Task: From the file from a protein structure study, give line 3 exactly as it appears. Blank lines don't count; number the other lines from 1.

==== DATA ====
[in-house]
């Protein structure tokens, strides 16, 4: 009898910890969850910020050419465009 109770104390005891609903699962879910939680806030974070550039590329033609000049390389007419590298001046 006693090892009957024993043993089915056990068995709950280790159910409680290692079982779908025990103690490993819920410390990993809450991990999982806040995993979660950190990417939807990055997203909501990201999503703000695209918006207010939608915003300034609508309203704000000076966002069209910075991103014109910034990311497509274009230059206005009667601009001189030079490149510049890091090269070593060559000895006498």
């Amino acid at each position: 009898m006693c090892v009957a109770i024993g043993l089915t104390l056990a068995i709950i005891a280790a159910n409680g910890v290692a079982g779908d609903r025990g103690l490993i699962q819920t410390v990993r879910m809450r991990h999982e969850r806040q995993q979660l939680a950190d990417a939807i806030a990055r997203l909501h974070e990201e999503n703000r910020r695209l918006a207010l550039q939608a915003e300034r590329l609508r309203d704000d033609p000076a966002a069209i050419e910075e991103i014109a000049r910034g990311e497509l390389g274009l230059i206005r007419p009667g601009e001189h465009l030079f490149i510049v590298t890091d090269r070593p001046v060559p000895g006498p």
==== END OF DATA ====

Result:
């Amino acid at each position: 009898m006693c090892v009957a109770i024993g043993l089915t104390l056990a068995i709950i005891a280790a159910n409680g910890v290692a079982g779908d609903r025990g103690l490993i699962q819920t410390v990993r879910m809450r991990h999982e969850r806040q995993q979660l939680a950190d990417a939807i806030a990055r997203l909501h974070e990201e999503n703000r910020r695209l918006a207010l550039q939608a915003e300034r590329l609508r309203d704000d033609p000076a966002a069209i050419e910075e991103i014109a000049r910034g990311e497509l390389g274009l230059i206005r007419p009667g601009e001189h465009l030079f490149i510049v590298t890091d090269r070593p001046v060559p000895g006498p």